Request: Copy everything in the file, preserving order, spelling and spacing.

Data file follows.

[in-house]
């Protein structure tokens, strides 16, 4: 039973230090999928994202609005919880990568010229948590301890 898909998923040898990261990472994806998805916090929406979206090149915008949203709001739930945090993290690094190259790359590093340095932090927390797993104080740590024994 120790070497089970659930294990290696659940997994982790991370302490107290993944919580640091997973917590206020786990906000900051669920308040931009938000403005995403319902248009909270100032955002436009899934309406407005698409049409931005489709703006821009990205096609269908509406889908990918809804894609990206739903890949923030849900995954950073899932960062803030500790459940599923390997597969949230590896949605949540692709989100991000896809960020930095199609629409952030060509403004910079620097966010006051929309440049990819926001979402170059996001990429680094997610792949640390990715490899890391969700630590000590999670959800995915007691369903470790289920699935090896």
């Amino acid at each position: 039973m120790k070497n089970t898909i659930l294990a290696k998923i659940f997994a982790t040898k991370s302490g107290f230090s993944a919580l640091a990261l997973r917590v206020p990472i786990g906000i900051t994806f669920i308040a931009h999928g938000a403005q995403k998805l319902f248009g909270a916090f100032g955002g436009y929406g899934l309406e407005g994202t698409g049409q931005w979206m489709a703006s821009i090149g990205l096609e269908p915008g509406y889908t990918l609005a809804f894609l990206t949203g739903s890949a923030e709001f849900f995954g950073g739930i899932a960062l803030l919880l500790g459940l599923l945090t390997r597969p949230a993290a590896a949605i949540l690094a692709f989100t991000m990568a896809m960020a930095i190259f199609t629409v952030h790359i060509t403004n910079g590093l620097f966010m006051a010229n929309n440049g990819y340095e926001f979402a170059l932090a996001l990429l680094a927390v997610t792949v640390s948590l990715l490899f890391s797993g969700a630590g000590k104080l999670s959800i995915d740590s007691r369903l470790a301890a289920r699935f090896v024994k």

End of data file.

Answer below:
[in-house]
């Protein structure tokens, strides 16, 4: 039973230090999928994202609005919880990568010229948590301890 898909998923040898990261990472994806998805916090929406979206090149915008949203709001739930945090993290690094190259790359590093340095932090927390797993104080740590024994 120790070497089970659930294990290696659940997994982790991370302490107290993944919580640091997973917590206020786990906000900051669920308040931009938000403005995403319902248009909270100032955002436009899934309406407005698409049409931005489709703006821009990205096609269908509406889908990918809804894609990206739903890949923030849900995954950073899932960062803030500790459940599923390997597969949230590896949605949540692709989100991000896809960020930095199609629409952030060509403004910079620097966010006051929309440049990819926001979402170059996001990429680094997610792949640390990715490899890391969700630590000590999670959800995915007691369903470790289920699935090896």
């Amino acid at each position: 039973m120790k070497n089970t898909i659930l294990a290696k998923i659940f997994a982790t040898k991370s302490g107290f230090s993944a919580l640091a990261l997973r917590v206020p990472i786990g906000i900051t994806f669920i308040a931009h999928g938000a403005q995403k998805l319902f248009g909270a916090f100032g955002g436009y929406g899934l309406e407005g994202t698409g049409q931005w979206m489709a703006s821009i090149g990205l096609e269908p915008g509406y889908t990918l609005a809804f894609l990206t949203g739903s890949a923030e709001f849900f995954g950073g739930i899932a960062l803030l919880l500790g459940l599923l945090t390997r597969p949230a993290a590896a949605i949540l690094a692709f989100t991000m990568a896809m960020a930095i190259f199609t629409v952030h790359i060509t403004n910079g590093l620097f966010m006051a010229n929309n440049g990819y340095e926001f979402a170059l932090a996001l990429l680094a927390v997610t792949v640390s948590l990715l490899f890391s797993g969700a630590g000590k104080l999670s959800i995915d740590s007691r369903l470790a301890a289920r699935f090896v024994k």